Jyotisha (astronomy and astrology)
Īśvara (ईश्वर) refers to the eleventh saṃvatsara (“jovian year)” in Vedic astrology.—The native whose birth occurs in the ‘samvatsara’ of ‘ishvara’ gets angry very soon (that is, he is short tempered), is full of joy, has good qualities in him, is valorous, skilful and sagacious, skilled in arts and is courteous.
According with Jataka Parijata, the person born in the year ishvara (1997-1998 AD) will be prosperous, steady-minded, and a good judge of merit.Source: The effect of Samvatsaras: Satvargas
Jyotiṣa (ज्योतिष, jyotisha or jyotish) basically refers to ‘astronomy’ or “Vedic astrology” and represents one of the six additional sciences to be studied along with the Vedas. Jyotiṣa concerns itself with the study and prediction of the movements of celestial bodies, in order to calculate the auspicious time for rituals and ceremonies.
Itihasa (narrative history)
Īśvara (ईश्वर) is a name mentioned in the Mahābhārata (cf. I.61.60) and represents one of the many proper names used for people and places. Note: The Mahābhārata (mentioning Īśvara) is a Sanskrit epic poem consisting of 100,000 ślokas (metrical verses) and is over 2000 years old.
Īśvara is also mentioned in the Mahābhārata (cf. I.60.3) and represents one of the many proper names used for people and places.Source: JatLand: List of Mahabharata people and places
Itihasa (इतिहास, itihāsa) refers to ‘epic history’ and represents a branch of Sanskrit literature which popularly includes 1) the eighteen major Puranas, 2) the Mahabharata and 3) the Ramayana. It is a branch of Vedic Hinduism categorised as smriti literature (‘that which is remembered’) as opposed to shruti literature (‘that which is transmitted verbally’).
Pancaratra (worship of Nārāyaṇa)
Īśvara (ईश्वर) or Īśvarasaṃhitā is the name of a Vaiṣṇava Āgama scripture, classified as a sāttvika type of the Muniprokta group of Pāñcarātra Āgamas. The vaiṣṇavāgamas represent one of the three classes of āgamas (traditionally communicated wisdom).—Texts of the Pāñcara Āgamas are divided in to two sects. It is believed that Lord Vāsudeva revealed the first group of texts which are called Divya and the next group is called Muniprokta which are further divided in to three viz. a. Sāttvika (eg., Īśvara-saṃhitā). b. Rājasa. c. Tāmasa.Source: Shodhganga: Iconographical representations of Śiva (pancaratra)
Pancaratra (पाञ्चरात्र, pāñcarātra) represents a tradition of Hinduism where Narayana is revered and worshipped. Closeley related to Vaishnavism, the Pancaratra literature includes various Agamas and tantras incorporating many Vaishnava philosophies.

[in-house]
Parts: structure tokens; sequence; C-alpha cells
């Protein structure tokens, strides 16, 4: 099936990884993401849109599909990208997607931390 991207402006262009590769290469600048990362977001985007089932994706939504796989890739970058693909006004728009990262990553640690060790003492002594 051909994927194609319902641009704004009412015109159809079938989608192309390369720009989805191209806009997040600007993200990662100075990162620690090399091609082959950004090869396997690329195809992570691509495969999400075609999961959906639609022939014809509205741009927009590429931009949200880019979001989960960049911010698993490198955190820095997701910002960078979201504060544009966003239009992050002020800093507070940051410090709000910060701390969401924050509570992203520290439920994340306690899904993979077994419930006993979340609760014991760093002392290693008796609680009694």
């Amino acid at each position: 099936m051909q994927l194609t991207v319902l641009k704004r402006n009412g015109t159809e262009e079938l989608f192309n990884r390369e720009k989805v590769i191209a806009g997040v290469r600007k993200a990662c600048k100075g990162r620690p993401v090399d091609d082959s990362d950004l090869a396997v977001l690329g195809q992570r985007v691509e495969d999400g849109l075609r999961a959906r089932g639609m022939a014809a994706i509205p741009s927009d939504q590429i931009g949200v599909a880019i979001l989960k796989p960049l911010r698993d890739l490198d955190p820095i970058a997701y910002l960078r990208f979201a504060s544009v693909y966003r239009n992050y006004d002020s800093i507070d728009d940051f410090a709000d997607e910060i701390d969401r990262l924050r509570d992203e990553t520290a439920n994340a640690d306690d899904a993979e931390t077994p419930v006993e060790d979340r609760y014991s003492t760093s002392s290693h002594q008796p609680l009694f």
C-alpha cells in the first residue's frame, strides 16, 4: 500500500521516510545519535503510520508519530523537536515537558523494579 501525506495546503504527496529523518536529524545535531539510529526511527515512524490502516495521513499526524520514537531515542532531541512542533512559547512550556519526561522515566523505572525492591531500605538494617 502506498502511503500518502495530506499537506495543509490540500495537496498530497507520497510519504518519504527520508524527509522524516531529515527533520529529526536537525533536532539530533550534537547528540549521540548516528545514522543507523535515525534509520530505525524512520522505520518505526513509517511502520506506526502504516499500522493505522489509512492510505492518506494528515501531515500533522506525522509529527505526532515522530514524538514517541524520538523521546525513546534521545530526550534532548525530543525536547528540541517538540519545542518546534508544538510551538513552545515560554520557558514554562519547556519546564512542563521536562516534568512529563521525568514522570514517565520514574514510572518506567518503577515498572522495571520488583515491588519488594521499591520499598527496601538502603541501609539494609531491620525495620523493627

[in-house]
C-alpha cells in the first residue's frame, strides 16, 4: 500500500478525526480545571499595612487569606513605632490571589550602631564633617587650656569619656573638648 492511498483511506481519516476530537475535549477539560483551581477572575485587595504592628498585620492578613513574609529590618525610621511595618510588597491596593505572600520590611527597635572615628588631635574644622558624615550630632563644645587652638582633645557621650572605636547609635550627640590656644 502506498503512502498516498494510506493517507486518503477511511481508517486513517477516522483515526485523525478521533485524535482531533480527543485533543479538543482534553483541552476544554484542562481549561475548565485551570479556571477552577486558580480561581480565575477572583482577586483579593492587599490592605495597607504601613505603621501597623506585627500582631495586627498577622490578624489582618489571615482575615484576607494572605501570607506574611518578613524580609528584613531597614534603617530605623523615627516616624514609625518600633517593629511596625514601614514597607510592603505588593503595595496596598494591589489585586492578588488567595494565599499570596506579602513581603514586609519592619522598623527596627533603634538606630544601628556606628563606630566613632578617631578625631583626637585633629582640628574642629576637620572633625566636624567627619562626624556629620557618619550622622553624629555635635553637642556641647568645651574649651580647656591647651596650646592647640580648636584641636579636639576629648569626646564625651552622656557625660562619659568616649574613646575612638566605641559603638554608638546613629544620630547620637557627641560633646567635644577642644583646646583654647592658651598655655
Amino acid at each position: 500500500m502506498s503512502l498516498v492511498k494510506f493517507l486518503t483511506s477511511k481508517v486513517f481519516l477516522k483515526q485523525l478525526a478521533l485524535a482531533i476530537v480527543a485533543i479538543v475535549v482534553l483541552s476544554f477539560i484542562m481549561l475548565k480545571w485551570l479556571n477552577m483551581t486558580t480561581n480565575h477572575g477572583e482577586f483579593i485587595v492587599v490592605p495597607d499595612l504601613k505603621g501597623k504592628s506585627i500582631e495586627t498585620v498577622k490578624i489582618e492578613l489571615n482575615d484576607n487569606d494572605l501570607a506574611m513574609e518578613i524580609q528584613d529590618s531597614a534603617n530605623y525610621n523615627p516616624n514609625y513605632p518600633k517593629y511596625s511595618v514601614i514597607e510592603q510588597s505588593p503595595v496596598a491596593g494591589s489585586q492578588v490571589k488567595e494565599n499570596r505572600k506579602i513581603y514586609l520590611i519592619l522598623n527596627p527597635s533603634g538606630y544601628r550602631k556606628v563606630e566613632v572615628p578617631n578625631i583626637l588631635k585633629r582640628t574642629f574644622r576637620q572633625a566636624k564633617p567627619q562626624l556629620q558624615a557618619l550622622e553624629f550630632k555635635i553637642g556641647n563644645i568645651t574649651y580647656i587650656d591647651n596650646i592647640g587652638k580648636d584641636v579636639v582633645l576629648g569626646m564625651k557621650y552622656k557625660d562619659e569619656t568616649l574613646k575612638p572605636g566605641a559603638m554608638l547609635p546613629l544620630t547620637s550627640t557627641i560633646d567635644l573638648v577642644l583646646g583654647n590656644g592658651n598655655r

General definition (in Hinduism)
1: Ishvara (ईश्वर): A Hindu philosophical concept of God referring to the Supreme Being which is the lord and the ruler of everything. Hinduism uses the term Ishvara exclusively to refer to the Supreme God in a monotheistic sense.
2: Ishvara (Īśvara in IAST) is a philosophical concept in Hinduism, meaning controller or god in a theistic school of thought, or as an Ishta-deva in monistic thought.Source: WikiPedia: Hinduism
According to the Vāyu-Purāṇa (2.39.215–216) Īśvara can (only) be conceived by the learned, because he is an inﬁnitesimal atom. Ten qualities –
- Ātmasambandha and
– are said to reside continuously in him. The Skanda-Purāṇa (183.6cd–8) identiﬁes this Īśvara who is an inﬁnitesimal atom with Vigraheśvara. This seems to reﬂect a signiﬁcant theological development. The same ﬁgure is mentioned again in Skanda-Purāṇa 183.19a (sthānaṃ vigraheśasya), but hedoes not play a role in the Vāyupurāṇa; in fact he is known mainly from Śaiva Tantric literature, where he is located in various spots of the Śaiva universe, butnever in Śivaloka. The name Vigraheśvara indicates that he is intended to be identical with thesakalaform of Śiva, mentioned at the start of this passage (Skanda-Purāṇa 183.2b).
In both sources the Lord is identiﬁed with the (inner) ﬁre of Yoga and issaid to assume physical form (Vāyu-Purāṇa 2.39.217 ≈ Skanda-Purāṇa 183.9). His magical abode (māyāmaya sthāna / māyādhāman) is the eighth world (beyond the seven worlds of Mahat etc.) and is beyond misfortune (aupasargika).Source: Academia.edu: The description of Śivapura in the early Vāyu- and Skandapurāṇa
The Five manifestations of God (Īśvara) according to the Pāñcharātra Śāstras are:
- Para — the transcendental Super Absolute form from which all the others emanate.
- Vyūha — the four hypostatic emanations Vāsudeva, Sankarṣaṇa, Pradyumna and Aniruddha; which have cosmic function of projection, preservation and transformation.
- Vibhava — Incarnations which appear from time to time to rectify and restore harmony and balance to the universe, such as Rāma, Krishna etc.
- Antaryāmin — the form abiding within all living beings.
- Arcā-avatāra — the appearance out of condescension and love, in icons that are made and consecrated according to the Pāñcharātra rituals.
Mahayana (major branch of Buddhism)